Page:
Waiting lists at DC charter and public schools don’t imply “No Child Left Behind” but rather “Let’s Leave All Those At-Risk Kids Behind”.

Quite recently all of the DC public and charter schools held an annual lottery to see who gets in. Many families applied to multiple schools because they hoped to get their children into a school that is more “successful” than their local in-boundary school. Many parents did not get their children into their first-choice school, and many children ended up being placed on waiting lists at one or more schools. “More successful” of course today usually means “higher test scores” and those are very strongly correlated to parental income and education levels.

Guess how many names kids are on those waiting lists in a school district with about 76,000 students? (I’m counting both public and charter schools in DC)

Nearly half that number: about thirty-three thousand! 

Obviously, many students are on multiple waiting lists (which means some kids are doubly, triply, or quadruply-counted and -listed) and there are many families that were happy with their current situation and didn’t apply. I have no way of calculating how many separate, individual students are wait-listed somewhere, nor how many of them applied and were admitted to some school that may or may not be their first choice.

However, this situation sounds crazy. It seemed to me that a parent would need a LOT of computer savvy to navigate the ‘choice’ system; parents who are somehow ‘missing in action’ won’t make use of the system at all. Plus, how can any school actually plan for the next year if they still (May 8) don’t know how many children will actually enroll when school starts up again in about three months?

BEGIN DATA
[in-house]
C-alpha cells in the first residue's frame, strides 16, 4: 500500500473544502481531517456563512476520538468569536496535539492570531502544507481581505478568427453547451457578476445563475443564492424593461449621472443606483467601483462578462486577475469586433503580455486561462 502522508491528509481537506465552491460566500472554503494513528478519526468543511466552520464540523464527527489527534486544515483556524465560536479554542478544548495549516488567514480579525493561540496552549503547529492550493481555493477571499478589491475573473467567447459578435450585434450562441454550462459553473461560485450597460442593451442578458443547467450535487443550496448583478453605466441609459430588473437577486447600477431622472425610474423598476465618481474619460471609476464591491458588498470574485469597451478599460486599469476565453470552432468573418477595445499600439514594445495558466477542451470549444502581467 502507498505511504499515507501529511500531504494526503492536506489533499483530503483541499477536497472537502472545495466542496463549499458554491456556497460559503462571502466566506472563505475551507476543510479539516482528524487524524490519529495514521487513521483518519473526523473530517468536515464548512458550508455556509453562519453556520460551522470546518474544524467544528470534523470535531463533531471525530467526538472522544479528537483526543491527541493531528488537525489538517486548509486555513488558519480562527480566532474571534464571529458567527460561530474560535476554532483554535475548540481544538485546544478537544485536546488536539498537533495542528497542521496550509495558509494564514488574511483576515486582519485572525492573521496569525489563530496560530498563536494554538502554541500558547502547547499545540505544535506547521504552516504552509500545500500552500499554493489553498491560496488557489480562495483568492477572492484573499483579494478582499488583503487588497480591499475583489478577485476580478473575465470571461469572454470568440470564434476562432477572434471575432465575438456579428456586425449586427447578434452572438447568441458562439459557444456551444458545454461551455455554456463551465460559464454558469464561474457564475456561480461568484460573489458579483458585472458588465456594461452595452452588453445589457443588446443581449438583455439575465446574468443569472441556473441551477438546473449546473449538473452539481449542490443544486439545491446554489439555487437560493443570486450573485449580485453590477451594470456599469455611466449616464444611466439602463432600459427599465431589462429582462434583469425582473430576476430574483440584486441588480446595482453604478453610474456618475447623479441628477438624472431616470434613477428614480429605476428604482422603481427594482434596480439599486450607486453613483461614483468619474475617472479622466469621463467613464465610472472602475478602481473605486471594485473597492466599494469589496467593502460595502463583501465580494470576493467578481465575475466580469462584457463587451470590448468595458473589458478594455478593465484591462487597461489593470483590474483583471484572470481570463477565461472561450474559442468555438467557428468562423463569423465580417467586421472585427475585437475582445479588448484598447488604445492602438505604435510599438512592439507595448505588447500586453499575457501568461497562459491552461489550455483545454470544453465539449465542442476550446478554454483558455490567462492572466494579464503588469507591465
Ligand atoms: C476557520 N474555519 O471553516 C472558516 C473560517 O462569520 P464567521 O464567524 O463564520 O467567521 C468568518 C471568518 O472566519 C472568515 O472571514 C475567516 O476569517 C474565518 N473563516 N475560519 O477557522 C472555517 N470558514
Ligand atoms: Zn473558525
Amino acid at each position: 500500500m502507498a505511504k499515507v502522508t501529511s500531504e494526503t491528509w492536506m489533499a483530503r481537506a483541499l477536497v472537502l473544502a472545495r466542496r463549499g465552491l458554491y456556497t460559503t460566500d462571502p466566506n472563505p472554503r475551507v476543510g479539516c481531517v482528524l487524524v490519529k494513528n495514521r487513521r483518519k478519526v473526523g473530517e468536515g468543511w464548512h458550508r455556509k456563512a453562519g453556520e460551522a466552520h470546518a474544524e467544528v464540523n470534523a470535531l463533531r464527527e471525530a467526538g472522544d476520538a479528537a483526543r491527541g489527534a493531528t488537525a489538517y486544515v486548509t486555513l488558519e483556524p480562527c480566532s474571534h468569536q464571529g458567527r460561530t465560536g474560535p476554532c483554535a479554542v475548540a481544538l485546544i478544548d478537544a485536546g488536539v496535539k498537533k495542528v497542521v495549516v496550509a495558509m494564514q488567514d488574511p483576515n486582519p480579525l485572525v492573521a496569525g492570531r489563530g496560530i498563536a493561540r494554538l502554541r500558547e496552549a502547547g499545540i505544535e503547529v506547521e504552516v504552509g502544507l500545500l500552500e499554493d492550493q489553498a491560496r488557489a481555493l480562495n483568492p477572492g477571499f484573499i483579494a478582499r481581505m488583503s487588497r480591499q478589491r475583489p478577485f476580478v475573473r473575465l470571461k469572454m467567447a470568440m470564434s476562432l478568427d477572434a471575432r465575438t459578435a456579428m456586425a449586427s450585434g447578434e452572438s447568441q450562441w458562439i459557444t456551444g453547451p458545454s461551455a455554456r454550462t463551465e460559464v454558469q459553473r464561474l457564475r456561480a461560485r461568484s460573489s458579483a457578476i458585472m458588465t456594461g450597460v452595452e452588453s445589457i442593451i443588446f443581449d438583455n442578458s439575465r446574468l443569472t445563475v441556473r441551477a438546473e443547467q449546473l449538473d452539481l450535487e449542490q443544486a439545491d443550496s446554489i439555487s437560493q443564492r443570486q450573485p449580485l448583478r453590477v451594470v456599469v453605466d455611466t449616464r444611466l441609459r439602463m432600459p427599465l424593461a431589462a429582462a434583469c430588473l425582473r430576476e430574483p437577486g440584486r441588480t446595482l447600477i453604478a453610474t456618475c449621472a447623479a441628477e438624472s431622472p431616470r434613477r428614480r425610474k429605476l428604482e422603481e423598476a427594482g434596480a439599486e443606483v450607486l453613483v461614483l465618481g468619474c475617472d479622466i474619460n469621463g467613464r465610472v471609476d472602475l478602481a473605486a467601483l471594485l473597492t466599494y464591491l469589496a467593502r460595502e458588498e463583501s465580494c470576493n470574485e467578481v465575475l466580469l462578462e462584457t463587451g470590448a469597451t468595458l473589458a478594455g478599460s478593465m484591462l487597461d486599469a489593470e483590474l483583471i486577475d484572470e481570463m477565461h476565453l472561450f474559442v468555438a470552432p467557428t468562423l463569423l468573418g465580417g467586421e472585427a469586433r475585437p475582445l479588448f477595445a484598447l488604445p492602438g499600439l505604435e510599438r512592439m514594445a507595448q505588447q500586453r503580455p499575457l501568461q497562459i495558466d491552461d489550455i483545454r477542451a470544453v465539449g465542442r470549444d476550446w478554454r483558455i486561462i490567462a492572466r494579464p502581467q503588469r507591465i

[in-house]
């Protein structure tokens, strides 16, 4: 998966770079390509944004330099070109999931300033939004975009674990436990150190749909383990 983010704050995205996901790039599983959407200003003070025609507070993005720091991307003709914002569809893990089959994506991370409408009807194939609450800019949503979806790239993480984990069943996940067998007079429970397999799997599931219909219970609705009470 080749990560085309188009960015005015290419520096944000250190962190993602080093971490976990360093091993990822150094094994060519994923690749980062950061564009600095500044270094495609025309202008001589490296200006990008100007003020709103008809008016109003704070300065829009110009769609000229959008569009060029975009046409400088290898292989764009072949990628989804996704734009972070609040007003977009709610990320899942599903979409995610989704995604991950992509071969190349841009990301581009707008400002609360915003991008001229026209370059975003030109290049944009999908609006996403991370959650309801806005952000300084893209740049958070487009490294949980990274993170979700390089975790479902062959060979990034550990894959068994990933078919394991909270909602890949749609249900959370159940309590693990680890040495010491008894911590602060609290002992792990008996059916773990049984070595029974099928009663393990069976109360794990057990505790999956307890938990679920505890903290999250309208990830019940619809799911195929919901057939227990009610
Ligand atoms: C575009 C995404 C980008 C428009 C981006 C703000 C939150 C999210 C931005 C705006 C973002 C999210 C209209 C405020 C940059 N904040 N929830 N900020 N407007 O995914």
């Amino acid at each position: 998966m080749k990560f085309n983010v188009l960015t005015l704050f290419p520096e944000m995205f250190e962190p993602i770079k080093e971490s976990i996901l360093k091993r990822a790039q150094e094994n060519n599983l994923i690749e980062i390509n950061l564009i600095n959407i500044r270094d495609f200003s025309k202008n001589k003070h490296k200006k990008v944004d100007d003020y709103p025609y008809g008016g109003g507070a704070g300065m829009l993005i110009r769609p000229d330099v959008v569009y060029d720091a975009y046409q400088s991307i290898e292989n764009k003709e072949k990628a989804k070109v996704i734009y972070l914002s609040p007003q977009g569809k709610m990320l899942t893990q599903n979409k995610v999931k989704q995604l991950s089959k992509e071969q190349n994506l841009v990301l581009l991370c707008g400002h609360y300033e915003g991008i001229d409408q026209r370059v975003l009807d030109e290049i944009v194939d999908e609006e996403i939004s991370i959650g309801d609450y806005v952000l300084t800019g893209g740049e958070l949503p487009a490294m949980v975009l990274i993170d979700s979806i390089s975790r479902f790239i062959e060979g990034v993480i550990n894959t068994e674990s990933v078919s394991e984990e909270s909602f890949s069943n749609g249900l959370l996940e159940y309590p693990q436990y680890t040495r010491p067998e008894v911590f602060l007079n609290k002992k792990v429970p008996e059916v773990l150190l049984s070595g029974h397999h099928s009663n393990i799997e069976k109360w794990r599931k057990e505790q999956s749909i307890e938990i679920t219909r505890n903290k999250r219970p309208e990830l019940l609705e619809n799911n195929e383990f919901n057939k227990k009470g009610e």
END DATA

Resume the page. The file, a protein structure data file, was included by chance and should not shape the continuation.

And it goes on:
I made a prediction that one of the major factors in the length of the waiting list would be the socio-economic status of the school’s student bodies. I predicted that the smaller the fraction of the student body that was officially determined to be At Risk, the longer the waiting list would be, and vice versa of course: the greater the population of At Risk students, the shorter would be the waiting list.

I have now crunched the numbers, and found that my prediction is essentially correct, especially at the elementary level (less so at the secondary level).

What this means is that parents appear to be trying to leave any school that has a high proportion of At Risk students, and are trying to get their children into schools with more affluent student populations. So much for ‘No Child Left Behind’: it’s more like “Let’s Leave All Those At-Risk Kids Behind”.

You can see that in the following three graphs:

Elementary

First, elementary schools (which I defined as any school that ended at the 5th grade or earlier). The r-squared value is quite high: 0.6731, so R = 0.82, which is pretty amazing for any real-life data.

elementary wait lists

(click on the image to view it more closely)

In case you were wondering, the winner in the elementary wait-list category is Mundo Verde, which is represented by the dot farthest to the right, with about 1200 kids on its waiting list. The schools at the left-hand edge of the graph are those with no, or almost no, names on their waiting lists.

(BTW, if your child is on one of those long waiting lists, I would suggest giving up on that particular school…)

Middle Schools

At the middle school level (which I defined as any school that ended at grades 6, 7, or 8), the R-squared correlation between length of wait list and percentage of students At Risk is not as strong as at the elementary level, but it’s still a fairly robust 0.4228, which means that R = 0.6502. In this group of schools, the big winner is Two Rivers, which is fortunate to have the 2014 DC Teacher of the Year on its staff. (I suspect that winning that award increased the number of applicants at the school!) It’s the dot way off on the very right edge of the graph.